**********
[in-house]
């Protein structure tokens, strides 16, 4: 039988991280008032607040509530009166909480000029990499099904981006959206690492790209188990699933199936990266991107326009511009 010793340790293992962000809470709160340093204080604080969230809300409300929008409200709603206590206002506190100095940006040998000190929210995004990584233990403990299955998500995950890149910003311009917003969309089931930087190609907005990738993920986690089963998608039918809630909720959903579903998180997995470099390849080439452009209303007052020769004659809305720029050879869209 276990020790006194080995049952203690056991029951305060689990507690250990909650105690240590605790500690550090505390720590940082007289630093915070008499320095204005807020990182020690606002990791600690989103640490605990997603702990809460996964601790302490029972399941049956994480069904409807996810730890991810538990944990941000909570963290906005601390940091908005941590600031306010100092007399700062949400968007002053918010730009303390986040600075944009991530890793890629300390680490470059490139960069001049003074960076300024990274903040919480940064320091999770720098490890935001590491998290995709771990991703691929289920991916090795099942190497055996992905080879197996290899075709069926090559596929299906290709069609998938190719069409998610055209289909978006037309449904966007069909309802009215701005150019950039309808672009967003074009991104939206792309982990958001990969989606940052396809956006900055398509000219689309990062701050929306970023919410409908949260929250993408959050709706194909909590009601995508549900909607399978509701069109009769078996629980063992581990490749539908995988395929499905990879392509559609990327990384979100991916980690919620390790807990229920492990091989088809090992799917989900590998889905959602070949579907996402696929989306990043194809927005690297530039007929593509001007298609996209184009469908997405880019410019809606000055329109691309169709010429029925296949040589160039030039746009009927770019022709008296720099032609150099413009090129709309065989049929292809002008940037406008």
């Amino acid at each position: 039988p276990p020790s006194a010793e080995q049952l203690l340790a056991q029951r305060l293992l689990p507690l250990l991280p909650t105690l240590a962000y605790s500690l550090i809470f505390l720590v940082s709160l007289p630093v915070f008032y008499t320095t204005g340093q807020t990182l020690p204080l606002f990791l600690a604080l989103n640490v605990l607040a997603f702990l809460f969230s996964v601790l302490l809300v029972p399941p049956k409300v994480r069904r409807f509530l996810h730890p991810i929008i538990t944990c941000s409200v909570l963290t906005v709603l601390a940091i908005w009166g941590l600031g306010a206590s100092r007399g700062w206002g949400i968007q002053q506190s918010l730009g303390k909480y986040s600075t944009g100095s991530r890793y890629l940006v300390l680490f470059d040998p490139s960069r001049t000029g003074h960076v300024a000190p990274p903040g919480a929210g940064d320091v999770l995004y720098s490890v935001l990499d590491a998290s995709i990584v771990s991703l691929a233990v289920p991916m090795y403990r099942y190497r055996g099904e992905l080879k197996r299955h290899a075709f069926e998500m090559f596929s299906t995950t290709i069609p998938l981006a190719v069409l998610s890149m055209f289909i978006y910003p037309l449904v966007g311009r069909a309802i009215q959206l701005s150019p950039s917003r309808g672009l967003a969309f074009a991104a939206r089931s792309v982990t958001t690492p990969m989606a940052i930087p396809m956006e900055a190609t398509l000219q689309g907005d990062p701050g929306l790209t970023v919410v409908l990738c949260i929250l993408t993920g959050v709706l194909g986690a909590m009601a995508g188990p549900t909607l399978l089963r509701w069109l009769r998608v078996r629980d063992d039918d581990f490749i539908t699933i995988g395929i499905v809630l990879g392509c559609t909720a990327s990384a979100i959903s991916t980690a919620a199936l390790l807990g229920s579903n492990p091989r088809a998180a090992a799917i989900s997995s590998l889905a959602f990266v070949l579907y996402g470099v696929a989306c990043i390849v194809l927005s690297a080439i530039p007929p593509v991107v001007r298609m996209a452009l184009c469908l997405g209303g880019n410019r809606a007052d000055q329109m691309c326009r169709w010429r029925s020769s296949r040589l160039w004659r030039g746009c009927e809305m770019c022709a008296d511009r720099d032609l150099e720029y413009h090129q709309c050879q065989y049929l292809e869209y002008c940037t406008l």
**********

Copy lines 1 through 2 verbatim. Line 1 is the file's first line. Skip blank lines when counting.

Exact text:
[in-house]
């Protein structure tokens, strides 16, 4: 039988991280008032607040509530009166909480000029990499099904981006959206690492790209188990699933199936990266991107326009511009 010793340790293992962000809470709160340093204080604080969230809300409300929008409200709603206590206002506190100095940006040998000190929210995004990584233990403990299955998500995950890149910003311009917003969309089931930087190609907005990738993920986690089963998608039918809630909720959903579903998180997995470099390849080439452009209303007052020769004659809305720029050879869209 276990020790006194080995049952203690056991029951305060689990507690250990909650105690240590605790500690550090505390720590940082007289630093915070008499320095204005807020990182020690606002990791600690989103640490605990997603702990809460996964601790302490029972399941049956994480069904409807996810730890991810538990944990941000909570963290906005601390940091908005941590600031306010100092007399700062949400968007002053918010730009303390986040600075944009991530890793890629300390680490470059490139960069001049003074960076300024990274903040919480940064320091999770720098490890935001590491998290995709771990991703691929289920991916090795099942190497055996992905080879197996290899075709069926090559596929299906290709069609998938190719069409998610055209289909978006037309449904966007069909309802009215701005150019950039309808672009967003074009991104939206792309982990958001990969989606940052396809956006900055398509000219689309990062701050929306970023919410409908949260929250993408959050709706194909909590009601995508549900909607399978509701069109009769078996629980063992581990490749539908995988395929499905990879392509559609990327990384979100991916980690919620390790807990229920492990091989088809090992799917989900590998889905959602070949579907996402696929989306990043194809927005690297530039007929593509001007298609996209184009469908997405880019410019809606000055329109691309169709010429029925296949040589160039030039746009009927770019022709008296720099032609150099413009090129709309065989049929292809002008940037406008």